The Marquis de Lafayette was born on September 6, 1757, in Chavaniac, France. He served the Continental Army with distinction throughout the American Revolutionary War, providing tactical direction while ensuring critical resources from France. Lafayette fled his home country through the French Revolution, but the “Hero of Two Worlds” recovered prominence as a statesman before his passing on May 20, 1834.
Marie Joseph Paul Yves Roche Gilbert du Motier, Marquis de Lafayette, came to be into a household of noble military lineage on September 6, 1757, in Chavaniac, France. Lafayette’s dad was killed in conflict through the Seven Years War, and his mom and grandfather both died in 1770, leaving Lafayette having a huge inheritance. He joined the Royal Army the next year, as well as in 1773 wed 14-year old Marie Adrienne Franoise de Noailles, an associate of another leading French family.
Inspired by stories of the colonists’ battles against British oppression, Lafayette sailed to the recently stated United States in 1777 to join the rebellion. He was initially rebuffed by colonial leaders, however he impressed them with his fire and willingness to serve free of charge, and was named a major general in the Continental Army. His first important fight responsibility came during the September 1777 Battle of Brandywine, when he was shot in the leg while helping arrange a retreat. General George Washington requested physicians to take particular attention of Lafayette, igniting a powerful bond between the two that continued until Washington’s departure.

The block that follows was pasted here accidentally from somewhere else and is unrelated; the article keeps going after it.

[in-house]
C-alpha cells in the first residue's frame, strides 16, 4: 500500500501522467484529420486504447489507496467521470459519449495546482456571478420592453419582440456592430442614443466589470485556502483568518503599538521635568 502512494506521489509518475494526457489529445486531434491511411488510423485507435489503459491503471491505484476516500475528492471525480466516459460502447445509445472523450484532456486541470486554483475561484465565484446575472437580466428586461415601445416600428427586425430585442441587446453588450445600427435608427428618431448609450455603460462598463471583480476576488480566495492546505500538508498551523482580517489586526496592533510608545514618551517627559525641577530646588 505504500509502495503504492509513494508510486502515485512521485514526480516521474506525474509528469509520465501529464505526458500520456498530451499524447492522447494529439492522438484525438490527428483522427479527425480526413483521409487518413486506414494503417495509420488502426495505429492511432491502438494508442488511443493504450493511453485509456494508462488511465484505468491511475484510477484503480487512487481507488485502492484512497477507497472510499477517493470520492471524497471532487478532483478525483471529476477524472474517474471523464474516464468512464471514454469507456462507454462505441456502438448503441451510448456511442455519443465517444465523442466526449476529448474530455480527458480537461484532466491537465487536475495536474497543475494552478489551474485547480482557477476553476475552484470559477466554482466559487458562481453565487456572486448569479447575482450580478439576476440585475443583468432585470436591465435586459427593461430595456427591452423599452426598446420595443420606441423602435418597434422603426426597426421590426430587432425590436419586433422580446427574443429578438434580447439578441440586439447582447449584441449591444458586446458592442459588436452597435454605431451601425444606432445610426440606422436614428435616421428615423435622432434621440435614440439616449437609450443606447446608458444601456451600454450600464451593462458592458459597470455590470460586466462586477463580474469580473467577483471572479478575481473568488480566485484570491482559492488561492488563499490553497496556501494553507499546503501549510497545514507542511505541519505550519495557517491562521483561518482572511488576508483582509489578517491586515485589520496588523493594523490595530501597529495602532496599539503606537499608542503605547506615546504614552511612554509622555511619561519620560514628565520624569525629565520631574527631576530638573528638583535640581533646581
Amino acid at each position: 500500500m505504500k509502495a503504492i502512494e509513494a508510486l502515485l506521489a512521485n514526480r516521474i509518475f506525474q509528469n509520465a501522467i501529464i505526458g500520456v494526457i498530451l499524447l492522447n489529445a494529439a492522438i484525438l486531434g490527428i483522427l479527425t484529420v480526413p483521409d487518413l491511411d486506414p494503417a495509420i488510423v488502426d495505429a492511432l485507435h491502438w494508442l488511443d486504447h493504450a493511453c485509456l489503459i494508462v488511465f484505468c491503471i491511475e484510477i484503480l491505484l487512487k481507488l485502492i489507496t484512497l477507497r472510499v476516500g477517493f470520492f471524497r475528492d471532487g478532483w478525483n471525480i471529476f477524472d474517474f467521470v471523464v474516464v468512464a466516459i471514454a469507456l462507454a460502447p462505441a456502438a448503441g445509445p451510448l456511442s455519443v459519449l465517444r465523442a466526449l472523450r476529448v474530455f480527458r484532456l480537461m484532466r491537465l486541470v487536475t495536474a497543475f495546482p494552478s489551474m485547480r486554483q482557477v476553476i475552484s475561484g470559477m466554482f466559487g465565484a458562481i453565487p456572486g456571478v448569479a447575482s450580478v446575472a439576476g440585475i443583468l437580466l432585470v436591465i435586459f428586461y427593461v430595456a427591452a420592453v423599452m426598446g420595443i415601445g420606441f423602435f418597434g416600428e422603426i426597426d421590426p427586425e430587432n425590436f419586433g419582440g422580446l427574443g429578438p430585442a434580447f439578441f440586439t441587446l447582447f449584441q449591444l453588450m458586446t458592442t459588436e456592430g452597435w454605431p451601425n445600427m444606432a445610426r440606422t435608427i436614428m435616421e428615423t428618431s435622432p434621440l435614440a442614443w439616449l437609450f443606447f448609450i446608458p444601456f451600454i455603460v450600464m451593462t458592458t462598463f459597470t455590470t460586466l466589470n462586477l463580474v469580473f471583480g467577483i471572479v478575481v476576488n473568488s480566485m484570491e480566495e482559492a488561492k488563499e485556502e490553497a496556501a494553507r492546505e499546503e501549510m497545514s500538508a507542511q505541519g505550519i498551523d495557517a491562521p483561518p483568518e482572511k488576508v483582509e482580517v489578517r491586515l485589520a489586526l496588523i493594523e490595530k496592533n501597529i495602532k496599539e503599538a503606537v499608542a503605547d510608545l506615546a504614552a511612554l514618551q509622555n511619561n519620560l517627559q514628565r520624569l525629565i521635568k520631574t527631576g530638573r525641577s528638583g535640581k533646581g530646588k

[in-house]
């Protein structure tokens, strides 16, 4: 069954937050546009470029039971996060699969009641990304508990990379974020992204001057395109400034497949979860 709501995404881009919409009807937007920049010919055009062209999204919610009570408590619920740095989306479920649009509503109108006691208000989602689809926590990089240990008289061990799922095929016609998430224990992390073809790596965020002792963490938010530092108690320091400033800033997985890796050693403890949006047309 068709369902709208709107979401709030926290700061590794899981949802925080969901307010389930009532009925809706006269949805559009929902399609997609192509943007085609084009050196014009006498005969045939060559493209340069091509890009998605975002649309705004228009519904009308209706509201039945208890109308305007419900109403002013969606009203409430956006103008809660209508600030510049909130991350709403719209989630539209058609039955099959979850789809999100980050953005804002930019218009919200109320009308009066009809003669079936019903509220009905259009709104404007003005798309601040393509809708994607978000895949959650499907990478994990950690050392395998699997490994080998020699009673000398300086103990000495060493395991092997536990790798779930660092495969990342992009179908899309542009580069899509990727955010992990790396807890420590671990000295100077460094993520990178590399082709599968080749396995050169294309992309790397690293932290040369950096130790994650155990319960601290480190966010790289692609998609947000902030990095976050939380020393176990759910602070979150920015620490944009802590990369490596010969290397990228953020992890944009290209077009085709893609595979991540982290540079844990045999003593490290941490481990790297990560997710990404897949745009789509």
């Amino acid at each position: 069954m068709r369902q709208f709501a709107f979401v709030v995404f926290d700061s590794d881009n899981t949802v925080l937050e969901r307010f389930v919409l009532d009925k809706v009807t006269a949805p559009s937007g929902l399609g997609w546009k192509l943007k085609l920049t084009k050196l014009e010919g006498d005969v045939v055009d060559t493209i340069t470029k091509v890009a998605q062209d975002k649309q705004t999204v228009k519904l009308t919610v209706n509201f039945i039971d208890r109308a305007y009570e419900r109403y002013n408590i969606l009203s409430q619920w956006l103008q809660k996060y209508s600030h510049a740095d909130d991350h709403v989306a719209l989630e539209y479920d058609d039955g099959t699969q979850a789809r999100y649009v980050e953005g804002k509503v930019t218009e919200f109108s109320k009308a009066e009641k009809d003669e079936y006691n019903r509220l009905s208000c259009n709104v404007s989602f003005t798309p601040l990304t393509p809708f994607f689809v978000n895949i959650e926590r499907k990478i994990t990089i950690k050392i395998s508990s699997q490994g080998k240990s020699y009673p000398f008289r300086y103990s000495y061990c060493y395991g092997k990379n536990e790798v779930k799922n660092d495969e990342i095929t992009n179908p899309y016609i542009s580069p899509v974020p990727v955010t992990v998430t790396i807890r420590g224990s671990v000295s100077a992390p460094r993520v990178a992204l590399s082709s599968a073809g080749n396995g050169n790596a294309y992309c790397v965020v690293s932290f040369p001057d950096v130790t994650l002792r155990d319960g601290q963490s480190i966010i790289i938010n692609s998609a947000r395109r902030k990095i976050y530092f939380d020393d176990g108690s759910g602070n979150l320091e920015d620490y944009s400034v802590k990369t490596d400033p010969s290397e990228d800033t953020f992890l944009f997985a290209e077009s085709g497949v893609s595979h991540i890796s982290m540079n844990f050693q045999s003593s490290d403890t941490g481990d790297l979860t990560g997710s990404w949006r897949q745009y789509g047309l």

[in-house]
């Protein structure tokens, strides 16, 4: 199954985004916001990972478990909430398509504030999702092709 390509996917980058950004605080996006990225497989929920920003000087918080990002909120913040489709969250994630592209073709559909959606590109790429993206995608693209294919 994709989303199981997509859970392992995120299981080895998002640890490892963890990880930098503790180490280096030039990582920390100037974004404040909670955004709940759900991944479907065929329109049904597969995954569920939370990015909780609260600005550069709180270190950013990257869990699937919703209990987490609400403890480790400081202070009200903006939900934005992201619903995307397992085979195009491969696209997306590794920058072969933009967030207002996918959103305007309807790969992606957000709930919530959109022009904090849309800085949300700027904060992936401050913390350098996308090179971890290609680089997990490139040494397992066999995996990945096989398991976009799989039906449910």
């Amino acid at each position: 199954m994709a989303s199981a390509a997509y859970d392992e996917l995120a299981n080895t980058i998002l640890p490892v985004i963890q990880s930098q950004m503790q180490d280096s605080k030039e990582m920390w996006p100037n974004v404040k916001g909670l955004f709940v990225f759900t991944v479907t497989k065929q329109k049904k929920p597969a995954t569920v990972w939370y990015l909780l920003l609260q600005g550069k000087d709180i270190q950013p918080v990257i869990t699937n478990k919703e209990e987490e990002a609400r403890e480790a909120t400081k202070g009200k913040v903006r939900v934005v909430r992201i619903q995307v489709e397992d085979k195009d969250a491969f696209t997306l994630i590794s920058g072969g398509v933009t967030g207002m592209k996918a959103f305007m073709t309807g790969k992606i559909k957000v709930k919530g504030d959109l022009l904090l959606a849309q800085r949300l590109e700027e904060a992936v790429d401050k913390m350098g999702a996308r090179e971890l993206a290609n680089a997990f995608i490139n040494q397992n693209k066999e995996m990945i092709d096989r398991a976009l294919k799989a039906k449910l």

In May 1778, he outwitted the British sent to seize him at Bunker Hill, afterwards renamed Lafayette Hill, and summoned a rickety Continental strike at Monmouth Courthouse to drive a stalemate. After traveling to France to press Louis XVI for more help, Lafayette assumed increased military duty upon his return to conflict.
With the nation on the brink of important political and societal turmoil, Lafayette recommended to get a governing body representing the three social classes, and drafted the Declaration of the Rights of Man and of the Citizen. He fled the state in 1792, but was seized by Austrian forces and did not return to France until 1799. After Charles X was overthrown during the July Revolution in 1830, Lafayette was presented together with the chance to become dictator. The aging statesman demurred to let rule pass to Louis Philippe, and rather was reestablished as commander of the National Guard. Following a battle with pneumonia, he died on May 20, 1834.